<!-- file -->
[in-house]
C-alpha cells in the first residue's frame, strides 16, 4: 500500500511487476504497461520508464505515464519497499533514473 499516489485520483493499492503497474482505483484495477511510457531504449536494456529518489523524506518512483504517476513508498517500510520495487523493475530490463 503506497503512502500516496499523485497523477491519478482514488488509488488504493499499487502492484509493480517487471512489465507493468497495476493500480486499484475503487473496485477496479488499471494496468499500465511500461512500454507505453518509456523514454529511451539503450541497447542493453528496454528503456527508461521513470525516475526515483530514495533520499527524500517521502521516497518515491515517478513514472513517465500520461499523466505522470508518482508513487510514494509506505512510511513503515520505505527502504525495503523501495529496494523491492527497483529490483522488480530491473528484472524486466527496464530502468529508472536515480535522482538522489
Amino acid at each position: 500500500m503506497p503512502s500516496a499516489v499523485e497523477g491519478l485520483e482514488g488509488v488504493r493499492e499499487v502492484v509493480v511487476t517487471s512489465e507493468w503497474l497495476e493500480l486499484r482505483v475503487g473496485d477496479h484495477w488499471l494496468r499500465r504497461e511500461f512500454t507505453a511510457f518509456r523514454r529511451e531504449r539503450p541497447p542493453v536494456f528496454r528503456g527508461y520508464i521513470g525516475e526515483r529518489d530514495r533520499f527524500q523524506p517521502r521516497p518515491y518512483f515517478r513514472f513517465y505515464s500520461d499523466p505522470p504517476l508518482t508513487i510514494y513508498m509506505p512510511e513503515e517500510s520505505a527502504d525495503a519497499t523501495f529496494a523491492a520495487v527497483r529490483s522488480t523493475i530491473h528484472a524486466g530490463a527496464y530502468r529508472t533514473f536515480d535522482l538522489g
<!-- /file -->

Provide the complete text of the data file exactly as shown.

[in-house]
C-alpha cells in the first residue's frame, strides 16, 4: 500500500511487476504497461520508464505515464519497499533514473 499516489485520483493499492503497474482505483484495477511510457531504449536494456529518489523524506518512483504517476513508498517500510520495487523493475530490463 503506497503512502500516496499523485497523477491519478482514488488509488488504493499499487502492484509493480517487471512489465507493468497495476493500480486499484475503487473496485477496479488499471494496468499500465511500461512500454507505453518509456523514454529511451539503450541497447542493453528496454528503456527508461521513470525516475526515483530514495533520499527524500517521502521516497518515491515517478513514472513517465500520461499523466505522470508518482508513487510514494509506505512510511513503515520505505527502504525495503523501495529496494523491492527497483529490483522488480530491473528484472524486466527496464530502468529508472536515480535522482538522489
Amino acid at each position: 500500500m503506497p503512502s500516496a499516489v499523485e497523477g491519478l485520483e482514488g488509488v488504493r493499492e499499487v502492484v509493480v511487476t517487471s512489465e507493468w503497474l497495476e493500480l486499484r482505483v475503487g473496485d477496479h484495477w488499471l494496468r499500465r504497461e511500461f512500454t507505453a511510457f518509456r523514454r529511451e531504449r539503450p541497447p542493453v536494456f528496454r528503456g527508461y520508464i521513470g525516475e526515483r529518489d530514495r533520499f527524500q523524506p517521502r521516497p518515491y518512483f515517478r513514472f513517465y505515464s500520461d499523466p505522470p504517476l508518482t508513487i510514494y513508498m509506505p512510511e513503515e517500510s520505505a527502504d525495503a519497499t523501495f529496494a523491492a520495487v527497483r529490483s522488480t523493475i530491473h528484472a524486466g530490463a527496464y530502468r529508472t533514473f536515480d535522482l538522489g